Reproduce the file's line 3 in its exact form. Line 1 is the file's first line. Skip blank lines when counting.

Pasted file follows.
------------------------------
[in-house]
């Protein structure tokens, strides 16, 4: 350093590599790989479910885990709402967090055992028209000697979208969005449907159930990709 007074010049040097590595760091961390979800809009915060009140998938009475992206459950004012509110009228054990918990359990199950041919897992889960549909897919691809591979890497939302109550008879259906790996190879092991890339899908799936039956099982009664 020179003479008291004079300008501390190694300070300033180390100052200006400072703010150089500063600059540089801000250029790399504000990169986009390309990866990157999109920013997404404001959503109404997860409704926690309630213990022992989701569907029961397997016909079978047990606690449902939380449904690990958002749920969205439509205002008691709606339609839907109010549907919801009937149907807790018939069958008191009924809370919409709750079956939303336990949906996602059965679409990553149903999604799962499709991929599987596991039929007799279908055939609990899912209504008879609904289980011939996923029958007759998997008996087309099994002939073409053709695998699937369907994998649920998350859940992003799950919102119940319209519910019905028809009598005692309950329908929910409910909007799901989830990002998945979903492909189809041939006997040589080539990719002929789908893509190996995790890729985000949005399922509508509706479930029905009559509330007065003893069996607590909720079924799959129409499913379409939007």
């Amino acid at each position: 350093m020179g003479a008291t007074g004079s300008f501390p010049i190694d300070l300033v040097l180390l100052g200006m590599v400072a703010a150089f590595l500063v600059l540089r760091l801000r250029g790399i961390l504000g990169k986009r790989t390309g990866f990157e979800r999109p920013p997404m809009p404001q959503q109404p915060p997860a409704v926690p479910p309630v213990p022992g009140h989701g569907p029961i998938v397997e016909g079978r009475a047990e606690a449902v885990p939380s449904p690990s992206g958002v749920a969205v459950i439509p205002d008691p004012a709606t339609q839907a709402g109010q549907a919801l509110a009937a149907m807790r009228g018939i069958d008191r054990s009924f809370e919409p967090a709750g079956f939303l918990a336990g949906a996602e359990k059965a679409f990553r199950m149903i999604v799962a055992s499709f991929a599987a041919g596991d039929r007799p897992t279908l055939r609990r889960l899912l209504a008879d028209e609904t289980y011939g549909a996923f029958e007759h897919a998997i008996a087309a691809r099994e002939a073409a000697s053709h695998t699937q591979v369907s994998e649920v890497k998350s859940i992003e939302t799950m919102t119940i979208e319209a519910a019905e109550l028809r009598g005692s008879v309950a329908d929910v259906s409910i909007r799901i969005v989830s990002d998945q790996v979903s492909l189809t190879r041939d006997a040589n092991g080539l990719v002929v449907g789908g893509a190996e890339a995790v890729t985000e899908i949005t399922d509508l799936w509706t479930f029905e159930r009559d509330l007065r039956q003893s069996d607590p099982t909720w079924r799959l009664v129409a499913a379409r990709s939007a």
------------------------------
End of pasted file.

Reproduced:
């Amino acid at each position: 350093m020179g003479a008291t007074g004079s300008f501390p010049i190694d300070l300033v040097l180390l100052g200006m590599v400072a703010a150089f590595l500063v600059l540089r760091l801000r250029g790399i961390l504000g990169k986009r790989t390309g990866f990157e979800r999109p920013p997404m809009p404001q959503q109404p915060p997860a409704v926690p479910p309630v213990p022992g009140h989701g569907p029961i998938v397997e016909g079978r009475a047990e606690a449902v885990p939380s449904p690990s992206g958002v749920a969205v459950i439509p205002d008691p004012a709606t339609q839907a709402g109010q549907a919801l509110a009937a149907m807790r009228g018939i069958d008191r054990s009924f809370e919409p967090a709750g079956f939303l918990a336990g949906a996602e359990k059965a679409f990553r199950m149903i999604v799962a055992s499709f991929a599987a041919g596991d039929r007799p897992t279908l055939r609990r889960l899912l209504a008879d028209e609904t289980y011939g549909a996923f029958e007759h897919a998997i008996a087309a691809r099994e002939a073409a000697s053709h695998t699937q591979v369907s994998e649920v890497k998350s859940i992003e939302t799950m919102t119940i979208e319209a519910a019905e109550l028809r009598g005692s008879v309950a329908d929910v259906s409910i909007r799901i969005v989830s990002d998945q790996v979903s492909l189809t190879r041939d006997a040589n092991g080539l990719v002929v449907g789908g893509a190996e890339a995790v890729t985000e899908i949005t399922d509508l799936w509706t479930f029905e159930r009559d509330l007065r039956q003893s069996d607590p099982t909720w079924r799959l009664v129409a499913a379409r990709s939007a």